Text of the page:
Matthew TAYLOR (1964–)
Matthew Taylor was born in London in 1964. He studied composition at Cambridge with Robin Holloway and at the Royal Academy of Music in London with Edward Gregson. Friendship with Robert Simpson proved inspirational, a debt Taylor continues to repay by conducting Simpson’s music in concert and on CD – his recent account of Simpson’s Eleventh Symphony (which is dedicated to Taylor) was selected as a ‘Record of the Year’ by BBC Radio 3 in 2004. Taylor’s brilliant and widely performed First Symphony of 1985 led to commissions for orchestral, chamber and solo works, and his scores have been championed by orchestras, ensembles and artists such as the BBC Symphony and BBC Scottish Symphony Orchestras, the Kreutzer, Dante and Schidlof Quartets, Emma Johnson, John McCabe, Emily Beynon, Martyn Brabbins, Richard Watkins, the Goldberg Ensemble and many others. His catalogue includes three symphonies, concertos for clarinet, horn, piano and double-bass, four string quartets, other substantial orchestral and chamber scores as well as numerous instrumental works and songs.
As a conductor he studied at the Guildhall, Canford Summer School with George Hurst, and was a Leonard Bernstein selection for the Schleswig-Holstein Music Festival, since when he has directed performances with the Bournemouth Symphony, English Chamber and European Community Chamber Orchestras, the City of London Sinfonia, the Goldberg and other ensembles. He was appointed first Composer in Association to the chamber orchestra Sound Collective, has been director of the Malvern Festival, Composer in Residence at Blackheath Halls, director of the Royal Holloway Orchestra and the London Danish Music Festival. He teaches at the Royal Academy of Music, where he has also set up, and runs, the New Music Ensemble at the Junior Academy; he founded and directs the Tunbridge Wells Festival, travels as an international music examiner and performs in public as a pianist.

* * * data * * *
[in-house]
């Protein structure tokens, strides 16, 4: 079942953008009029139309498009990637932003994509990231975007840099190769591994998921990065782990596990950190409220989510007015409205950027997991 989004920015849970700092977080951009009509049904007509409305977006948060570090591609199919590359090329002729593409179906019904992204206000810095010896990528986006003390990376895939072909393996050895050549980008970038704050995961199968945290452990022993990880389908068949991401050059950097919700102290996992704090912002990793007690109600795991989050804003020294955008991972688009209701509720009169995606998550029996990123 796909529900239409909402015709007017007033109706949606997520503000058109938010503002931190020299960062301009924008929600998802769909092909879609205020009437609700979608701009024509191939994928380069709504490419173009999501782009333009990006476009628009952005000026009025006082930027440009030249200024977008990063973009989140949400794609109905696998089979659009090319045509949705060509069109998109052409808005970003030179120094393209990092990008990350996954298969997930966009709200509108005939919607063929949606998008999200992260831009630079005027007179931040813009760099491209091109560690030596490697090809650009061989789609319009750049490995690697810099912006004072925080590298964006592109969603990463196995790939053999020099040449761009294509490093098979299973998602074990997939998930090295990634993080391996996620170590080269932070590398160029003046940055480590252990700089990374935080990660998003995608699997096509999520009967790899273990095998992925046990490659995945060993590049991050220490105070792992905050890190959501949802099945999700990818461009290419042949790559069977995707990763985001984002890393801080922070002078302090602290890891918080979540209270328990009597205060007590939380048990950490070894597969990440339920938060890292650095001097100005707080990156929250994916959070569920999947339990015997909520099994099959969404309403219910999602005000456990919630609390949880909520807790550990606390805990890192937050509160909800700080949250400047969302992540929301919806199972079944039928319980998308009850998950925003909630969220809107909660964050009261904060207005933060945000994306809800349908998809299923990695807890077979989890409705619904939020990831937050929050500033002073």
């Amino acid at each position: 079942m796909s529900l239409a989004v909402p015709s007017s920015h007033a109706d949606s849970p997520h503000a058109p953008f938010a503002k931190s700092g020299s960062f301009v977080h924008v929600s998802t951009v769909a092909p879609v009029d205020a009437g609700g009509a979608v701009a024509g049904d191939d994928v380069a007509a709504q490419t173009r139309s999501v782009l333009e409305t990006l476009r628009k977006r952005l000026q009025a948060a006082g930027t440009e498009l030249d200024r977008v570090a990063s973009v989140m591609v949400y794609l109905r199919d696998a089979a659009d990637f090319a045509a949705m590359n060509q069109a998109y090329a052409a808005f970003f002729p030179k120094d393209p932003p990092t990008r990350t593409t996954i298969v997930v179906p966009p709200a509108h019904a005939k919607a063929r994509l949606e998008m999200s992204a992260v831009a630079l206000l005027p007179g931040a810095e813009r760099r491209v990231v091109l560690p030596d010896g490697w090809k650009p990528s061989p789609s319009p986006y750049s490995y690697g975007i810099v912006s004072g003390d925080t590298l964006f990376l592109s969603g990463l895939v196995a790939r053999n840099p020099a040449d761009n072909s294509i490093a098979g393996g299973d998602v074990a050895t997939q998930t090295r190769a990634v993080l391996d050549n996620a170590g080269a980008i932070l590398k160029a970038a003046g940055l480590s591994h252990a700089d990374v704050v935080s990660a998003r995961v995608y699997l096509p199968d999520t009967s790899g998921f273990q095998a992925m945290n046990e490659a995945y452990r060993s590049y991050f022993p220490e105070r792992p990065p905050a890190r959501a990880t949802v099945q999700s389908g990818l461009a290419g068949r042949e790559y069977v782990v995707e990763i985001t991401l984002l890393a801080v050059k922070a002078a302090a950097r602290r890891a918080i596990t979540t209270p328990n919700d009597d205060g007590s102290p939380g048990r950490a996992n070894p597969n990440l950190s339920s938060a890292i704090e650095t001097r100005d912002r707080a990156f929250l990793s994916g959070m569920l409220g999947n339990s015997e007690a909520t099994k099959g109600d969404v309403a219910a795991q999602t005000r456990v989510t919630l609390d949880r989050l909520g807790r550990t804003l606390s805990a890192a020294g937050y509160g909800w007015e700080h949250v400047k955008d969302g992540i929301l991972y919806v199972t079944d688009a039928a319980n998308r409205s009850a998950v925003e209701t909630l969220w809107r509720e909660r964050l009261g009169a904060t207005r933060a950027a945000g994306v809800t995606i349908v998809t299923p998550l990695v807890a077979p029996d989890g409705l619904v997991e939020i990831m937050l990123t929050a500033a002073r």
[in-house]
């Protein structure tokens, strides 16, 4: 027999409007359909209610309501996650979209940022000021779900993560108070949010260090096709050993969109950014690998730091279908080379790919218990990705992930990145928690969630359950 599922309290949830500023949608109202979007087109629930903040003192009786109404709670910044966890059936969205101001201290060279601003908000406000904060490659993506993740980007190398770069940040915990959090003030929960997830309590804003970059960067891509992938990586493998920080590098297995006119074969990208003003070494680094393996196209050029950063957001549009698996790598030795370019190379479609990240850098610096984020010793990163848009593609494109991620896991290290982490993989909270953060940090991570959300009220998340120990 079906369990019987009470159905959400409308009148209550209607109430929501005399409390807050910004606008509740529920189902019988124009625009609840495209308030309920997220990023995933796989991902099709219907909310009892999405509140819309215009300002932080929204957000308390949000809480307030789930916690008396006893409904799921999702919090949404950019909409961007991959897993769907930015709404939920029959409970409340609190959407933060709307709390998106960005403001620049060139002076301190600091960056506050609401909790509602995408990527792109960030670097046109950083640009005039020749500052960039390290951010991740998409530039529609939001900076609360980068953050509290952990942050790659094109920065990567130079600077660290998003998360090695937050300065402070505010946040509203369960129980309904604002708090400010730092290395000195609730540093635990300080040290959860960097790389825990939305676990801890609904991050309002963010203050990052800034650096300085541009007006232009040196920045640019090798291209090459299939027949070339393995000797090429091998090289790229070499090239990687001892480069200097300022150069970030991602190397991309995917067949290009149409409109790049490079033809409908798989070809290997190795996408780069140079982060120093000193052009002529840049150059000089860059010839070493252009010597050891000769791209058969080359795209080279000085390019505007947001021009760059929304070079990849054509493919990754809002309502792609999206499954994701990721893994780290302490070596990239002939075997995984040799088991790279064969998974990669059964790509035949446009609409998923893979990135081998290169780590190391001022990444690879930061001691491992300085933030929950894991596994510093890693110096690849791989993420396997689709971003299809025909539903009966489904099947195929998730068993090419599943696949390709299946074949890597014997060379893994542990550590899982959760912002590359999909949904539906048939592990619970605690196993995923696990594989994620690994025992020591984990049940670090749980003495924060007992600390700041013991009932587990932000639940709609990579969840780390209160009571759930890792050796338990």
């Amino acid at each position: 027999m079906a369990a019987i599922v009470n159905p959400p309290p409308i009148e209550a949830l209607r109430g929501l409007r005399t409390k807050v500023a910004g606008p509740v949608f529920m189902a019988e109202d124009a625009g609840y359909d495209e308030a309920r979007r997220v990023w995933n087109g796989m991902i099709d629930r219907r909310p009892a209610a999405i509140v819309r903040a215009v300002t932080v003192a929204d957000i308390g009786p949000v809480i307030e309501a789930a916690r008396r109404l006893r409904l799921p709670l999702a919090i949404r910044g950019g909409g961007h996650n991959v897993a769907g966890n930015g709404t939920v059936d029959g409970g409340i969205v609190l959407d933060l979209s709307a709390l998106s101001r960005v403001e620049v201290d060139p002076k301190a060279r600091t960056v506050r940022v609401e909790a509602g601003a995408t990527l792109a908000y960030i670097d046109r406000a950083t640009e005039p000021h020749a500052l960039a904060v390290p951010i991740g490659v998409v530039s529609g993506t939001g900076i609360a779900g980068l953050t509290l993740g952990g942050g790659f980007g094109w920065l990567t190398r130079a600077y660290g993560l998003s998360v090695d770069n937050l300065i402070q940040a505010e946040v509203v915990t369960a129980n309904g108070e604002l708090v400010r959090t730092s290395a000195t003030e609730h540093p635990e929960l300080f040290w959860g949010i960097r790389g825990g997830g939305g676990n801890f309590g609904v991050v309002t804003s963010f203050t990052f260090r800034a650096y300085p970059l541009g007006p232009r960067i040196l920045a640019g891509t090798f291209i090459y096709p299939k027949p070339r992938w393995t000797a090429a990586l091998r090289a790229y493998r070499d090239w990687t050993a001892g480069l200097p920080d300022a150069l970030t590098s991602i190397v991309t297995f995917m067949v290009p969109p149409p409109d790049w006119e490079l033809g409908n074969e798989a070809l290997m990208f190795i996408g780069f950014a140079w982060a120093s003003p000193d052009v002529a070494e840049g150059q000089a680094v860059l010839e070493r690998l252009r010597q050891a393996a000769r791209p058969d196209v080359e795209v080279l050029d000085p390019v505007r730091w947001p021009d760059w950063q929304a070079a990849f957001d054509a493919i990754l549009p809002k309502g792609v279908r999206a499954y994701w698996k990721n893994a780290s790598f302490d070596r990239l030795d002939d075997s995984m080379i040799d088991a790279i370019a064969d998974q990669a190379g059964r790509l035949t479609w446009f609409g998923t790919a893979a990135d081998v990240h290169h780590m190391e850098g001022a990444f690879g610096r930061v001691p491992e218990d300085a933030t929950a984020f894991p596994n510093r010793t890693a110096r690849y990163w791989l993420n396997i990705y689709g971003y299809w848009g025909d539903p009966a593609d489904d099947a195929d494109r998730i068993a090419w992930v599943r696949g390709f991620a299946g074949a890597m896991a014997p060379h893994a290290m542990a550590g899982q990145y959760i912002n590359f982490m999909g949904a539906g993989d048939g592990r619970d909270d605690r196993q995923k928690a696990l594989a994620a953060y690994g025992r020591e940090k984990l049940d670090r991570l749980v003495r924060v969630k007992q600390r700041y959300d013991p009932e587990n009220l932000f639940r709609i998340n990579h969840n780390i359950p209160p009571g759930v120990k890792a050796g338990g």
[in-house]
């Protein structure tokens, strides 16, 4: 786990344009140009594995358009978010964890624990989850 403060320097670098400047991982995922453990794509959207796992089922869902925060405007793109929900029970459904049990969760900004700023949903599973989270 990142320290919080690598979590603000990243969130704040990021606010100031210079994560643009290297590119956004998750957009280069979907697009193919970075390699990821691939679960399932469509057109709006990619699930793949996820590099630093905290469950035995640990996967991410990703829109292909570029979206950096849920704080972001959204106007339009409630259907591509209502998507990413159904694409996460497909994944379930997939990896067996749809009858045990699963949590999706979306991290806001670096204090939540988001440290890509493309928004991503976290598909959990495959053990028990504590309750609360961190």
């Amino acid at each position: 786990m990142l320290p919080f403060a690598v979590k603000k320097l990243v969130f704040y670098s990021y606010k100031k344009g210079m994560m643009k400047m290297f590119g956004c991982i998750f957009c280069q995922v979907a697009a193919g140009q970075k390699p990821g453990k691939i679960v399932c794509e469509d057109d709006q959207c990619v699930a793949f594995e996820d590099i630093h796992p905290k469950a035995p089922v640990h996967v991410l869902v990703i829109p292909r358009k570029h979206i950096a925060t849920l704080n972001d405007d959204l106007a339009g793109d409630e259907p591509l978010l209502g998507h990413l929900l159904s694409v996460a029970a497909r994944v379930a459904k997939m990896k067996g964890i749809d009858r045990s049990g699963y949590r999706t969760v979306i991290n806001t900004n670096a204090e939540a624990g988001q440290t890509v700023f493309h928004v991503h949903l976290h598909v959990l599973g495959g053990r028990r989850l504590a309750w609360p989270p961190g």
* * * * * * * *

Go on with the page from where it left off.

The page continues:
Celebrations of his 40th birthday in 2004 saw broadcasts and concert performances of Taylor’s orchestral and chamber works throughout the United Kingdom, and he has recently enjoyed performances in Germany, Denmark, Italy, the Czech Republic and the Baltic states. His is a fresh and exciting voice among younger British composers; his music, which combines traditional forms with today’s language, has won him admirers in every age-group.
Giles Easterbrook © 2005